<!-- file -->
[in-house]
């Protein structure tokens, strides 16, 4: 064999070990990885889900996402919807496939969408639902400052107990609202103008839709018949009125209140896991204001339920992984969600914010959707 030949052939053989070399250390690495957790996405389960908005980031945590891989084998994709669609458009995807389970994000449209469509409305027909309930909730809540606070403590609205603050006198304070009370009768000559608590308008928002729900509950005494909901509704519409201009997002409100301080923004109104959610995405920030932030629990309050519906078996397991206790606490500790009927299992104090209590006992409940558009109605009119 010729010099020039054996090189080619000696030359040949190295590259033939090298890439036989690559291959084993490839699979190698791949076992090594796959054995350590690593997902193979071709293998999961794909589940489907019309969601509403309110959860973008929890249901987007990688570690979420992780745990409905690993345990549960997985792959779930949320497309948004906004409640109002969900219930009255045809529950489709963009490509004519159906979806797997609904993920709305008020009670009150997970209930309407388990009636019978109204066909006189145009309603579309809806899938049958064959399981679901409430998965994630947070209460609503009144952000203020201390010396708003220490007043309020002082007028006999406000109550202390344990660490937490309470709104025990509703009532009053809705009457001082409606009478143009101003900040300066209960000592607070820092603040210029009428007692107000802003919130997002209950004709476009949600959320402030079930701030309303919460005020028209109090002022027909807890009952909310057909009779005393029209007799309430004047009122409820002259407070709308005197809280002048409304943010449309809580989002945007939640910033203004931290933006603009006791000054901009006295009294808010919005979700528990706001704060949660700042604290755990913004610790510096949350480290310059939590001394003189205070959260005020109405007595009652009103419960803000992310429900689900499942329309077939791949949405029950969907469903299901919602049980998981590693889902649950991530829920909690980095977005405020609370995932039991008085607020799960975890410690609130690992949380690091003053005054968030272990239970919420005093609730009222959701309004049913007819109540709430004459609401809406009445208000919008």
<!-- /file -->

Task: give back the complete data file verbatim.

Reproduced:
[in-house]
């Protein structure tokens, strides 16, 4: 064999070990990885889900996402919807496939969408639902400052107990609202103008839709018949009125209140896991204001339920992984969600914010959707 030949052939053989070399250390690495957790996405389960908005980031945590891989084998994709669609458009995807389970994000449209469509409305027909309930909730809540606070403590609205603050006198304070009370009768000559608590308008928002729900509950005494909901509704519409201009997002409100301080923004109104959610995405920030932030629990309050519906078996397991206790606490500790009927299992104090209590006992409940558009109605009119 010729010099020039054996090189080619000696030359040949190295590259033939090298890439036989690559291959084993490839699979190698791949076992090594796959054995350590690593997902193979071709293998999961794909589940489907019309969601509403309110959860973008929890249901987007990688570690979420992780745990409905690993345990549960997985792959779930949320497309948004906004409640109002969900219930009255045809529950489709963009490509004519159906979806797997609904993920709305008020009670009150997970209930309407388990009636019978109204066909006189145009309603579309809806899938049958064959399981679901409430998965994630947070209460609503009144952000203020201390010396708003220490007043309020002082007028006999406000109550202390344990660490937490309470709104025990509703009532009053809705009457001082409606009478143009101003900040300066209960000592607070820092603040210029009428007692107000802003919130997002209950004709476009949600959320402030079930701030309303919460005020028209109090002022027909807890009952909310057909009779005393029209007799309430004047009122409820002259407070709308005197809280002048409304943010449309809580989002945007939640910033203004931290933006603009006791000054901009006295009294808010919005979700528990706001704060949660700042604290755990913004610790510096949350480290310059939590001394003189205070959260005020109405007595009652009103419960803000992310429900689900499942329309077939791949949405029950969907469903299901919602049980998981590693889902649950991530829920909690980095977005405020609370995932039991008085607020799960975890410690609130690992949380690091003053005054968030272990239970919420005093609730009222959701309004049913007819109540709430004459609401809406009445208000919008």